I’ve been doing some research on gut health and I thought I’d share some with you, particularly the connection between your gut flora and your weight.
In recent years, a growing body of research has shed light on the significant impact of your gut, often referred to as the “second brain,” on various aspects of our overall well-being.
Most people don’t realize this but the healthy bacteria in our gut do everything from digesting food to regulating blood pressure, cholesterol and blood sugar. They also make B vitamins which give us energy and produce 95% of your serotonin, a neurotransmitter responsible for regulating moods. I like to call it our zest for life transmitter 🙂 That gives a whole new meaning to the phrase ‘gut feeling’!
They’re also responsible for creating melatonin which helps you fall asleep, stay asleep and wake up well rested! So if you’re missing out on your ZZZ’s it could be as simple as restoring your gut health- Kind of crazy huh??
Bottom line, if your gut is off, most of the above will be also and the fastest way to resolve these issues is not with more meds, but by getting our guts right!
(For some reason that line just doesn’t sound right LOL but you get the idea 🙂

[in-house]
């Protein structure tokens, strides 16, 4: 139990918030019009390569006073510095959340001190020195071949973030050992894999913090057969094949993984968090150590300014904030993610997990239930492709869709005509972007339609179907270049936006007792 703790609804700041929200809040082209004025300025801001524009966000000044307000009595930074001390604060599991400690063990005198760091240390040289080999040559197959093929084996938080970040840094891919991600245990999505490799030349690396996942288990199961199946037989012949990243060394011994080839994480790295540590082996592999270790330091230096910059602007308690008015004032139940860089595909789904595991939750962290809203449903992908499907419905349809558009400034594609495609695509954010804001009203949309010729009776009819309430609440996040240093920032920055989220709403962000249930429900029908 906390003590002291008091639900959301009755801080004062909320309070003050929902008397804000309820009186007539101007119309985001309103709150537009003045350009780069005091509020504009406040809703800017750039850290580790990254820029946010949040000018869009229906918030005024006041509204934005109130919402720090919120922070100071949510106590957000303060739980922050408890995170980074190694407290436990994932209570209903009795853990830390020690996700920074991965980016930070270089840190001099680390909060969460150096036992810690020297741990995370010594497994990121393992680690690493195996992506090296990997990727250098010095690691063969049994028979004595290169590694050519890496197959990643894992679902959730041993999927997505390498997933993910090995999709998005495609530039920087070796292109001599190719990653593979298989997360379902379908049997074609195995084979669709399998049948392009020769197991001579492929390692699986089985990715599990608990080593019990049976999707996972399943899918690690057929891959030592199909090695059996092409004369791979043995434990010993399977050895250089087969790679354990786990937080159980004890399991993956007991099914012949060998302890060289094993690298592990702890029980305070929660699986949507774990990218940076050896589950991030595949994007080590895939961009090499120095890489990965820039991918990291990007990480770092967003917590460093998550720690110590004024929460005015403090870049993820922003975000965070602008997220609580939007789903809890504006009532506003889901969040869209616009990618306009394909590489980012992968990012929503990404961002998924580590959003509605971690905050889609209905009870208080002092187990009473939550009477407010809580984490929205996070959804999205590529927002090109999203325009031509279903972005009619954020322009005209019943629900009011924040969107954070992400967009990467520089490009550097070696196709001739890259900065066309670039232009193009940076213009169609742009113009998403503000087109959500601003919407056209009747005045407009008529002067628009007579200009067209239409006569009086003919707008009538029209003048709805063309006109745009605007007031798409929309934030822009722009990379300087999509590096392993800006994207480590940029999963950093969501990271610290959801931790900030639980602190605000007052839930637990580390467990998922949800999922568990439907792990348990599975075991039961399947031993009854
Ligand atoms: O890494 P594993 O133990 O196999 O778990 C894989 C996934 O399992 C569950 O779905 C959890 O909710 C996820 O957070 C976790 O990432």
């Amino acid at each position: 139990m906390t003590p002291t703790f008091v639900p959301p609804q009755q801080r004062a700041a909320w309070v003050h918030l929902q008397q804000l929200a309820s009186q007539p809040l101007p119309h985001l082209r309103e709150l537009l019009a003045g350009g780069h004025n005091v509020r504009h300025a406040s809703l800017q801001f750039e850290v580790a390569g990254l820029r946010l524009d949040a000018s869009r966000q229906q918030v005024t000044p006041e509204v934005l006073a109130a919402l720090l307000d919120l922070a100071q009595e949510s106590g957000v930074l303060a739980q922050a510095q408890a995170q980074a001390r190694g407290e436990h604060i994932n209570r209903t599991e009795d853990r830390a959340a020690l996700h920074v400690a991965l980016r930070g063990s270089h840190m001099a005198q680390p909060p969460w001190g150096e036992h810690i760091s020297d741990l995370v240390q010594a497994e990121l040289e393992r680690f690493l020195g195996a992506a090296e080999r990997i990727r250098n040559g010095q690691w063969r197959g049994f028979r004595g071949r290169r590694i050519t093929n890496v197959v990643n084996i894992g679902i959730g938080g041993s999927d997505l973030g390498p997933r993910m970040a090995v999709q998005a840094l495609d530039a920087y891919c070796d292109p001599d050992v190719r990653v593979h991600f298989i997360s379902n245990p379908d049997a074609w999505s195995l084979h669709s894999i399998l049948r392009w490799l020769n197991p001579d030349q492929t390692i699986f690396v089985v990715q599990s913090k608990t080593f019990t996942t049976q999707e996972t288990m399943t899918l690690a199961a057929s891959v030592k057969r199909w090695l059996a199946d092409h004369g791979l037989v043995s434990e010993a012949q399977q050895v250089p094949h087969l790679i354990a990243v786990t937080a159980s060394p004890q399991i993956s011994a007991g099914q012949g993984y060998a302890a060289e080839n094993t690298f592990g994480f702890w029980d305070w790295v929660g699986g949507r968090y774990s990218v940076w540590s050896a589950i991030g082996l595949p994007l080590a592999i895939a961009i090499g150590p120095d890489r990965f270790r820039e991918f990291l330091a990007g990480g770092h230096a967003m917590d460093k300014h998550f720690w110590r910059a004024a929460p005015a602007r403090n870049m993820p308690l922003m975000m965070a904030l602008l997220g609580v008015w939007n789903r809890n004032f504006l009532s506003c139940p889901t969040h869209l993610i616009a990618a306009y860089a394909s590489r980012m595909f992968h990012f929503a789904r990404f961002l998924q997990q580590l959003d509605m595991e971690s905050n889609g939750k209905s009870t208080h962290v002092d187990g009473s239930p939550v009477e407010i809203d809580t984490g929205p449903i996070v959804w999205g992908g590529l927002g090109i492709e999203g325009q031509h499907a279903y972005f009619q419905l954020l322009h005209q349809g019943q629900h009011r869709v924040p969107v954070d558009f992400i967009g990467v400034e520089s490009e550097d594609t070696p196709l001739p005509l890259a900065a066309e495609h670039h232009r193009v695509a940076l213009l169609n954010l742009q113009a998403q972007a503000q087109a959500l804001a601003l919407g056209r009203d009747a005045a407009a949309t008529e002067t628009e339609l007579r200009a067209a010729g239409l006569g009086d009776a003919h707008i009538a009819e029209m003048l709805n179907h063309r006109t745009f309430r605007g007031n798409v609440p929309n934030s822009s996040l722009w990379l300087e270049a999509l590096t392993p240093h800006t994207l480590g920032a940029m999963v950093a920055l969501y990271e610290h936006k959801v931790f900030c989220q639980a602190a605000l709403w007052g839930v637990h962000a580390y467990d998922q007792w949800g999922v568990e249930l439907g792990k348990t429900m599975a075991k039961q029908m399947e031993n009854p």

One of the most intriguing discoveries in this area is the crazy connection between the gut and weight loss.
So let’s dive in and explore the importance of gut health in relation to weight management, understand the role of normal flora in regulating our body’s weight, and learn about actionable steps to improve gut health for successful weight loss.
Let’s start at the very beginning, a very good place to start 🙂
The gastrointestinal tract is home to a diverse community of microorganisms, collectively known as the gut microbiota or normal flora. These microscopic organisms include bacteria, viruses, fungi, and archaea, which play a crucial role in maintaining our overall health. The gut microbiota acts as an essential interface between the food we eat and our body, influencing digestion, nutrient absorption, and immune function.
The Gut Microbiota and Weight Regulation
Some bacteria possess the ability to extract more energy from the food we eat. When these bacteria digest complex carbohydrates, they produce short-chain fatty acids and other metabolites. While these metabolites are beneficial for our gut health, an excess of energy extracted from food can lead to weight gain. So you don’t want too many of these guys!
Appetite Regulation: Gut microbes can influence our appetite and cravings through their communication with the central nervous system. Some bacteria produce signaling molecules that affect the brain’s regions responsible for appetite control. A balanced gut microbiota can promote feelings of satiety and help prevent overeating. However on the other hand if you’re missing some of the “good guys” you might find yourself always hungry or craving the wrong food.
Inflammation and Metabolism: An imbalance in gut bacteria, known as dysbiosis, can lead to chronic inflammation, insulin resistance, and metabolic disorders. These conditions can disrupt the body’s ability to regulate weight effectively. For example insulin resistance will cause excess fat storage and ultimately lead to prediabetes.